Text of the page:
“Good food, good company, great listening music and a wonderful atmosphere. You can’t ask for anything better.” ― Anthony T. Hincks
My thoughts exactly. Although I have found that it’s getting more difficult, primarily because of an increasingly common phenomenon: a very intentional and overly aggressive acoustic environment.
In other words, too loud to enjoy anything, even the food.
I decided long ago, probably before your time and before I began to experience a tinge of hearing loss, that the experience of enjoying a quiet, romantic meal out with my wife or a comfortable gathering with friends was gradually slipping away. And I had a theory as to why.
When I mentioned the loudness to others, most had to think for a while before concluding, “Yes, restaurants are getting more noisy.”
I concluded that I was going to have to continue to suffer in silence. Just not at a restaurant.
But, no longer. It appears someone else noticed the same trend. The result is this recent article by Kate Wagner in The Atlantic, How Restaurants Got So Loud.
I had a bottom line to my earlier theory, and it was so satisfying to see someone else work their way to a similar conclusion while bolstering it with added detail.
First of all there has been a slow drift from plush opulence into modern and fashionable minimalism. Sort of like a postmodern abandonment of stuff that had substance, in this case, furniture, wall and ceiling conditions.
As a consequence, restaurants designed for fashionable minimalism were not designed to be quiet but convenient: inexpensive to furnish; easy to clean; while still conveying the appearance of luxury.
“… sparse, modern decor; high, exposed ceilings; and almost no soft goods, such as curtains, upholstery, or carpets. These design features are a feast for the eyes, but a nightmare for the ears.“
The author reports measuring sound levels of 85 dB and above in various establishments, levels that are generally not harmful for less than 2-hour exposures but certainly uncomfortable for the duration.
Another consequence of this shift to “luxurious minimalism” and the resulting atmosphere is the loss of something important,
“… it also degrades the thing that eating out is meant to culture: a shared social experience that rejuvenates, rather than harms, its participants.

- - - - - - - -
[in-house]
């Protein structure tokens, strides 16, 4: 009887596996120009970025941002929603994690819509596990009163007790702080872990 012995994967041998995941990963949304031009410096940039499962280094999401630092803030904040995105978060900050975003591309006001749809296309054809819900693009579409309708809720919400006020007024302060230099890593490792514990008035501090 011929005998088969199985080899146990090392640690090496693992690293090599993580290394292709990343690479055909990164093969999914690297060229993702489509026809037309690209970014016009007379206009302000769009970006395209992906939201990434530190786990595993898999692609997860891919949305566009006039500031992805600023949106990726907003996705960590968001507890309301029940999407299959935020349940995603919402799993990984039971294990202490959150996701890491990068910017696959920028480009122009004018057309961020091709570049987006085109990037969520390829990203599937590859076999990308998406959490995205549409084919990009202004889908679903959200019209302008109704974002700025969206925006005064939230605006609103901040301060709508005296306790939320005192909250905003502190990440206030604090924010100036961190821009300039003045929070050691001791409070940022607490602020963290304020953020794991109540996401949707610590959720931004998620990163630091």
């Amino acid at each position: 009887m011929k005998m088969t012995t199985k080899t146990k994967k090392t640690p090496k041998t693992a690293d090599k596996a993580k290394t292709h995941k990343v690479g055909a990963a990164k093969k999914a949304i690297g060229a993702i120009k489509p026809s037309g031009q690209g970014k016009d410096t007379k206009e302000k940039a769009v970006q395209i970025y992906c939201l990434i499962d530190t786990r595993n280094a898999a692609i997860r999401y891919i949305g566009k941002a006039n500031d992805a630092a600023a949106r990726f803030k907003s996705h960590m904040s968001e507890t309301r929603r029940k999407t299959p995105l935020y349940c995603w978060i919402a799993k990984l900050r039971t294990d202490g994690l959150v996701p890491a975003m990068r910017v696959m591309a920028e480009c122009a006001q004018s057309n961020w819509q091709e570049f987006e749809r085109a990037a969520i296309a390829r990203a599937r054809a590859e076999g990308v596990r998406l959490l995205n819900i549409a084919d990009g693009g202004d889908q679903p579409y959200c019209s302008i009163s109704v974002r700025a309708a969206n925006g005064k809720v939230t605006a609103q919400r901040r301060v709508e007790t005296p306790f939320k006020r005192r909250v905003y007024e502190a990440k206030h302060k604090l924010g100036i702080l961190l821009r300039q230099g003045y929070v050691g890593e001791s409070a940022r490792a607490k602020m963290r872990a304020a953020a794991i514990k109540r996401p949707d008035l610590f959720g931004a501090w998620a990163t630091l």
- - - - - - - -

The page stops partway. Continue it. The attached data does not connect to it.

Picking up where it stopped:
Newer construction materials, furniture, and designs indeed look fashionable, modern, and very often, luxurious. The unintended consequence that can’t be seen is what they do.
Older, plusher materials tended to absorb sound, and indeed certain materials were designed to absorb sound—soaking up sonic energy rather than reflecting it. The result was often an environment that enhanced the dining experience (what Anthony T. Hincks was referring to).
Besides materials, another impact was moving the kitchen and food preparation out into the open where they became a visual part of the dining experience. Nice, but at the same time adding additional sounds from the clanging and banging of pots and pans and the yelled orders among the cook staff (which they needed to overcome the kitchen noise).
All this contributed to an unintended consequence: restaurants became overly loud.
What to do? It would take more hard capital to overcome everything that the invested hard capital had already created. A soft solution was needed.
It’s not a bug; it’s a feature!
This was my theory some years ago. It basically boils down to human nature. What do we think when we walk into a noisy party with lots of people? They’re having fun. We can have fun too. And people having fun eat and drink more.
Referenced in the article is a book by the design historian Alison Pearlman, Smart Casual: The Transformation of Gourmet Restaurant Style in America, in which she concludes,
… the haute-casual dining trend also helps restaurateurs run bigger and more successful businesses. Constructing interiors out of hard surfaces makes them easier (and thus cheaper) to clean. Eschewing ornate decor, linens, table settings, and dishware makes for fewer items to wash or replace. Reducing table service means fewer employees and thus lower overhead. And as many writers have noted, loud restaurants also encourage profitable dining behavior. Noise encourages increased alcohol consumption and produces faster diner turnover. More people drinking more booze produce more revenue. Knowing this, some restaurateurs even make their establishments louder than necessary in an attempt to maximize profits.
It’s a business plan!
Loud restaurants are more profitable.
(But, of course, most restaurants don’t last long; they come and go quickly because it is so difficult to make a profit. So a winning business plan makes perfect sense. Just not so much for that romantic date).